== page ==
The World Bank has warned of a “sharp slowdown” in global growth as threats from new COVID-19 variants and cost-of-living pressures are felt.
He also highlighted the risks of debt and income inequality, while highlighting in particular the risk for emerging and developing economies.
The warning came as separate figures showed inflation in the OECD, a group of 38 mostly developed countries, was at its highest level in 25 years amid soaring food prices and rising prices. energy.
Elsewhere, there were signs of continued pressure on global supply chains, with shipping giant Maersk saying the new year “had not started as we had hoped”, with new outbreaks taking hold. increased trade.
The World Bank report indicates that after a strong rebound in 2021 with growth estimated at 5.5%, global expansion is expected to slow sharply to 4.1% this year – revised down from a previous estimate by 4.3% – and 3.2% in 2023.
Global GDP declined by 3.4% in 2020 due to the pandemic.
The report highlighted the pent-up wave of demand after the lockdowns dissipated and the huge levels of support from governments and central banks around the world ended.
He said the rapid spread of the Omicron variant “indicates that the pandemic will likely continue to disrupt economic activity in the near term.”
In addition, slower growth in large economies such as the United States and China will hurt demand for what they buy in emerging and developing countries, he added.
With many developing countries unable to afford to support their economies if needed, the report says new outbreaks of COVID, lingering tensions in the supply chain, inflationary pressures and high debt levels “could increase the risk of a hard landing “.
The coming period will see a growing divergence between the richest and the poorest countries, all advanced economies are expected to have achieved a full recovery in their production by 2023, but emerging and developing countries remain 4% below the pre-pandemic trend, he added.
World Bank President David Malpass said: “The global economy is simultaneously facing COVID-19, inflation and political uncertainty, with government spending and monetary policies in uncharted territory. “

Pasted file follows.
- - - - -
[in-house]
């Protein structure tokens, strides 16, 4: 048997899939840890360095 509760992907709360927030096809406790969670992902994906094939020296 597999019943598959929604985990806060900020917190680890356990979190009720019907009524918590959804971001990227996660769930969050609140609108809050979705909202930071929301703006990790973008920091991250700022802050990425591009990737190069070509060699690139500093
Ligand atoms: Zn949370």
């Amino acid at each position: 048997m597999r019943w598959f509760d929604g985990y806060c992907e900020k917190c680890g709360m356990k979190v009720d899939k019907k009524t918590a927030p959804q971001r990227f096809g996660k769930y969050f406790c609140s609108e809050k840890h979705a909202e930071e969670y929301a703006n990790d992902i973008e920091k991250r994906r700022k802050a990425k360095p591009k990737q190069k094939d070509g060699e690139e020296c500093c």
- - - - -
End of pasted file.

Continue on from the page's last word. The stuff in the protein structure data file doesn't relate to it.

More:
Separate figures from the Organization for Economic Co-operation and Development (OECD) showed inflation in its 38 member countries at 5.8% in November, down from 5.2% in October, and the highest rate since May 1996.
In particular, the rise in prices in the United States were at a 39-year high of 6.8%.
In Britain, inflation reached a decade high of 5.1% in November.
The OECD area as a whole saw energy prices soar 27.7%, the highest rate since June 1980, while food price inflation reached 5.5%.
Among the price pressure factors is the combination of sustained demand and a still struggling supply chain due to the pandemic.
Maersk, the world’s largest shipping company, warned in november that there was “little visibility” as to when the bottlenecks would end.
In a pessimistic notice to customers on Tuesday, he said: “Unfortunately, 2022 has not started as we had hoped.
“The pandemic is still strong and unfortunately we are seeing new epidemics affecting our ability to move your cargo.
“General illness remains high as key ports in key regions experience further peaks of COVID-19.
“We recognize that this causes delays in our customers’ supply chains and mitigating these disruptions is of the utmost importance to us.”
In Europe, delays at the port of Antwerp were reduced from ten days to two days while in Felixstowe, Great Britain, waiting times for ships at berth remained at over a week.
The longest wait times for ships to drop off or pick up cargo were at Long Beach in Los Angeles, up to 45 days.